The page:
Gordon dropped me off at my house. I decided it was better that I told them on my own. My mum was in the kitchen and I showed her my ring. I can’t honestly say she was over the moon but she didn’t explode. My dad was in the back yard and I went out showed him the ring and told him I was engaged. ‘ I don’t want to see it’ he said. ‘ I want nothing to do with it’ he said. ‘ I don’t want to hear about it’ he said. I was heartbroken but determined not to let him see. ‘Fine’ I said. Things were very cool for the next 24 hours. We barely spoke to each other.
At 3pm the next day Gordon called for me in his dad’s car. As was normal he didn’t come in. ‘Go and tell G. to come in’ my mother said. I looked at her in amazement. ‘Take him up to the sitting room and introduce him to your father’ she said. My legs turned to jelly and I felt my heart speed up. ‘Do as you are told’ she said,’ it will be fine’ Gordon was reluctant to come in but after a bit of persuasion he agreed. ‘This is Gordon’ I said. Well! If he didn’t shake him by the hand, ask him to sit down and start chatting as if he was a long lost friend. I was flabbergasted, in fact my flabber had never been so gasted. Daddy had been brought a watch from Hong Kong which had somehow managed to evade customs. We were told not to talk about it, so we knew that Gordon had been accepted when he was immediately shown and told the story about the watch.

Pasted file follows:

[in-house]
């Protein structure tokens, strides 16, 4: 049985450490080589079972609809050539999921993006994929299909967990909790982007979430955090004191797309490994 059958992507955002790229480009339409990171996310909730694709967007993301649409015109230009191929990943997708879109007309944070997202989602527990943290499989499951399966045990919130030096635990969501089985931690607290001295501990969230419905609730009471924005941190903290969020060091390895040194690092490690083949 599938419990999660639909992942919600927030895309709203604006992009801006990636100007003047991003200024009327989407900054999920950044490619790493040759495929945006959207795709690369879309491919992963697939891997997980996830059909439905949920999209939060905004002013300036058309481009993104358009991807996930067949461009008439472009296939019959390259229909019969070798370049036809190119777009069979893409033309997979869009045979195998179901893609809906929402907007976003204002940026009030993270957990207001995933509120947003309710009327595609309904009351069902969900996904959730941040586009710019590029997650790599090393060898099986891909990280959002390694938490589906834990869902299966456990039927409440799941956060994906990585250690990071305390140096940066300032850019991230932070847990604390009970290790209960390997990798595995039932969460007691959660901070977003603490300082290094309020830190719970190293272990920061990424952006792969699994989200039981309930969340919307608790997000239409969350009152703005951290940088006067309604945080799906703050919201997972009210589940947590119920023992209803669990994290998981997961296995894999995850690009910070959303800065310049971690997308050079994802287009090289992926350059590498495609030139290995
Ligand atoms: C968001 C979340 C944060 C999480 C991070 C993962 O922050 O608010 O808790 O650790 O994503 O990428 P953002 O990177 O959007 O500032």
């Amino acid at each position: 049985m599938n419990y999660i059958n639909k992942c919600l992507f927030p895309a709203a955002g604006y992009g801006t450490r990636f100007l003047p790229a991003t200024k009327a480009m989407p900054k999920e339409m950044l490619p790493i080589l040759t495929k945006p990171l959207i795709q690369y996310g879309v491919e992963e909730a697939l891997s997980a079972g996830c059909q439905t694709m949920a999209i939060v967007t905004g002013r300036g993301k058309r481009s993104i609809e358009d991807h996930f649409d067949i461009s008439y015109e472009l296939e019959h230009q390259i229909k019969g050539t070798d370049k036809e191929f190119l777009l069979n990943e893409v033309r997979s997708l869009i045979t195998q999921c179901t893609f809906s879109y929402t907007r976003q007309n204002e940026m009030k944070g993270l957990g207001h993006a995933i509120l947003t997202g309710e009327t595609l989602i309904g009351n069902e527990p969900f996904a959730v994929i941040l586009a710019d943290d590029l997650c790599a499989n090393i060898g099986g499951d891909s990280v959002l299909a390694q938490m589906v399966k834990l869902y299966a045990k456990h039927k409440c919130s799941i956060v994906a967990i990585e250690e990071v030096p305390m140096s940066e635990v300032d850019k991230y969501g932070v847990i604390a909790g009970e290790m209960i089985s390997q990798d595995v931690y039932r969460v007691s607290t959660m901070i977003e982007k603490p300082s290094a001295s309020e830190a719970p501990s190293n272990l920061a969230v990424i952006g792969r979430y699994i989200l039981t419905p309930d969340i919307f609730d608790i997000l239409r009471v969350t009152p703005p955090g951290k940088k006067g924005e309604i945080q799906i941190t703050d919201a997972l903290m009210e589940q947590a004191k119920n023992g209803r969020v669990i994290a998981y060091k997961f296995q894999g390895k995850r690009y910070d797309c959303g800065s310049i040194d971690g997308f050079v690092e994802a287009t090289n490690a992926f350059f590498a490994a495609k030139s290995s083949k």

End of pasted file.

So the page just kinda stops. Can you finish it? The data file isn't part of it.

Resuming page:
In a few minutes the preceding four years meant nothing. I have no real idea what my mother said to my dad that changed his mind. But I have an inkling that the fact that on two occasions they had nearly lost me may have been a factor. My parents accepted Gordon whole heartedly into the family that day and that was how it remained. However there were others who hadn’t given up on trying to separate us. Tell you about that next time.